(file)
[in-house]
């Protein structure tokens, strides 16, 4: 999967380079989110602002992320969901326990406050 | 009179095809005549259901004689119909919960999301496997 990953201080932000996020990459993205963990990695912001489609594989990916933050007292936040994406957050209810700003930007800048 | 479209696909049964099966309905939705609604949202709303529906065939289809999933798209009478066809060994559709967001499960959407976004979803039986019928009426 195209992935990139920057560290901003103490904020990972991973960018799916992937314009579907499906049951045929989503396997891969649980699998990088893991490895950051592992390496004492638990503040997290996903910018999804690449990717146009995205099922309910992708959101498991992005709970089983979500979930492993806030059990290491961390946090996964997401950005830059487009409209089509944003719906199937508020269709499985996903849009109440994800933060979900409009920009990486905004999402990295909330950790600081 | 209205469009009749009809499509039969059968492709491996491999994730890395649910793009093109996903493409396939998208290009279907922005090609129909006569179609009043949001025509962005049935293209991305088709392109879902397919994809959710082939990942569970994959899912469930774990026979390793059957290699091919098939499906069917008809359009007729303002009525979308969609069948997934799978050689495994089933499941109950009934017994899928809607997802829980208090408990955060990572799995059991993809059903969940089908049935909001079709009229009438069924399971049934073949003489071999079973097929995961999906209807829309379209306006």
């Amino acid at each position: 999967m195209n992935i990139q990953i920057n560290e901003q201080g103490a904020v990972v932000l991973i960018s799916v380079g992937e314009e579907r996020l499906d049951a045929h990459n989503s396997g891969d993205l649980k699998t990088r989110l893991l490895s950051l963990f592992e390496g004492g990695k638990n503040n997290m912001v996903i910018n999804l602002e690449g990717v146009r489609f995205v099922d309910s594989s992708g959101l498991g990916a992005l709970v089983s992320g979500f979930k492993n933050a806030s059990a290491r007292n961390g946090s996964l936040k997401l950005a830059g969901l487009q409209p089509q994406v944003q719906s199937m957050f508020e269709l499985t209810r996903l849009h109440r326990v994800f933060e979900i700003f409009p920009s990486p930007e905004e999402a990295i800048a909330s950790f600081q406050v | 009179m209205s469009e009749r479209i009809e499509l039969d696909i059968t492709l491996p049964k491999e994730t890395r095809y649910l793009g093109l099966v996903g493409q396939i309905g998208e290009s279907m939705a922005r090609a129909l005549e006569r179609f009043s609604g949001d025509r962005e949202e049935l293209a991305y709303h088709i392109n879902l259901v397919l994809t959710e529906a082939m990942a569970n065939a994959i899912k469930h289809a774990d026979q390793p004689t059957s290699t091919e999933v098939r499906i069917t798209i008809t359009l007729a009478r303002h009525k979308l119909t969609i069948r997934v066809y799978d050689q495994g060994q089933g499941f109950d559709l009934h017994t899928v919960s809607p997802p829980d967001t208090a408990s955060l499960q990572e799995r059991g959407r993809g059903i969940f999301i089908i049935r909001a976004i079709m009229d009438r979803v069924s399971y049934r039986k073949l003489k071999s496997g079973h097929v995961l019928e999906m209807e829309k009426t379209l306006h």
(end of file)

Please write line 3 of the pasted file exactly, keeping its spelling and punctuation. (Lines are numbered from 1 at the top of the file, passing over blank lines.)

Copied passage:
């Amino acid at each position: 999967m195209n992935i990139q990953i920057n560290e901003q201080g103490a904020v990972v932000l991973i960018s799916v380079g992937e314009e579907r996020l499906d049951a045929h990459n989503s396997g891969d993205l649980k699998t990088r989110l893991l490895s950051l963990f592992e390496g004492g990695k638990n503040n997290m912001v996903i910018n999804l602002e690449g990717v146009r489609f995205v099922d309910s594989s992708g959101l498991g990916a992005l709970v089983s992320g979500f979930k492993n933050a806030s059990a290491r007292n961390g946090s996964l936040k997401l950005a830059g969901l487009q409209p089509q994406v944003q719906s199937m957050f508020e269709l499985t209810r996903l849009h109440r326990v994800f933060e979900i700003f409009p920009s990486p930007e905004e999402a990295i800048a909330s950790f600081q406050v | 009179m209205s469009e009749r479209i009809e499509l039969d696909i059968t492709l491996p049964k491999e994730t890395r095809y649910l793009g093109l099966v996903g493409q396939i309905g998208e290009s279907m939705a922005r090609a129909l005549e006569r179609f009043s609604g949001d025509r962005e949202e049935l293209a991305y709303h088709i392109n879902l259901v397919l994809t959710e529906a082939m990942a569970n065939a994959i899912k469930h289809a774990d026979q390793p004689t059957s290699t091919e999933v098939r499906i069917t798209i008809t359009l007729a009478r303002h009525k979308l119909t969609i069948r997934v066809y799978d050689q495994g060994q089933g499941f109950d559709l009934h017994t899928v919960s809607p997802p829980d967001t208090a408990s955060l499960q990572e799995r059991g959407r993809g059903i969940f999301i089908i049935r909001a976004i079709m009229d009438r979803v069924s399971y049934r039986k073949l003489k071999s496997g079973h097929v995961l019928e999906m209807e829309k009426t379209l306006h």